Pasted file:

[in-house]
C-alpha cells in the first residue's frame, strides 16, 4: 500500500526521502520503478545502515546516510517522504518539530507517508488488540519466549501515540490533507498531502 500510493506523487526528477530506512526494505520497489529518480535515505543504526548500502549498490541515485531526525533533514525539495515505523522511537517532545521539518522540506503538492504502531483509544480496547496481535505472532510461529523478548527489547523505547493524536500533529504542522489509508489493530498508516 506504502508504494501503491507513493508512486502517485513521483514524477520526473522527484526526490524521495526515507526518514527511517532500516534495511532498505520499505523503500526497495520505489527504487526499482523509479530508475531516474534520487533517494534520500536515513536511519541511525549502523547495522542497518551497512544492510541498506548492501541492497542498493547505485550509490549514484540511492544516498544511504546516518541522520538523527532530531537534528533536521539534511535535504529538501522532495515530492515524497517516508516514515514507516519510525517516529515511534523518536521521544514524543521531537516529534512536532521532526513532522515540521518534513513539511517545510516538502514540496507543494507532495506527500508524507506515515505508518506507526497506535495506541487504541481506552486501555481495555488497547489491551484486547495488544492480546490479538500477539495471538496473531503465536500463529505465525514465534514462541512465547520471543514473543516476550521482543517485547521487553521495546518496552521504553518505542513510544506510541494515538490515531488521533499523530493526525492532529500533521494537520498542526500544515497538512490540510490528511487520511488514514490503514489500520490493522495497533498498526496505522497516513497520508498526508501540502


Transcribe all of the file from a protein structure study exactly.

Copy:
[in-house]
C-alpha cells in the first residue's frame, strides 16, 4: 500500500526521502520503478545502515546516510517522504518539530507517508488488540519466549501515540490533507498531502 500510493506523487526528477530506512526494505520497489529518480535515505543504526548500502549498490541515485531526525533533514525539495515505523522511537517532545521539518522540506503538492504502531483509544480496547496481535505472532510461529523478548527489547523505547493524536500533529504542522489509508489493530498508516 506504502508504494501503491507513493508512486502517485513521483514524477520526473522527484526526490524521495526515507526518514527511517532500516534495511532498505520499505523503500526497495520505489527504487526499482523509479530508475531516474534520487533517494534520500536515513536511519541511525549502523547495522542497518551497512544492510541498506548492501541492497542498493547505485550509490549514484540511492544516498544511504546516518541522520538523527532530531537534528533536521539534511535535504529538501522532495515530492515524497517516508516514515514507516519510525517516529515511534523518536521521544514524543521531537516529534512536532521532526513532522515540521518534513513539511517545510516538502514540496507543494507532495506527500508524507506515515505508518506507526497506535495506541487504541481506552486501555481495555488497547489491551484486547495488544492480546490479538500477539495471538496473531503465536500463529505465525514465534514462541512465547520471543514473543516476550521482543517485547521487553521495546518496552521504553518505542513510544506510541494515538490515531488521533499523530493526525492532529500533521494537520498542526500544515497538512490540510490528511487520511488514514490503514489500520490493522495497533498498526496505522497516513497520508498526508501540502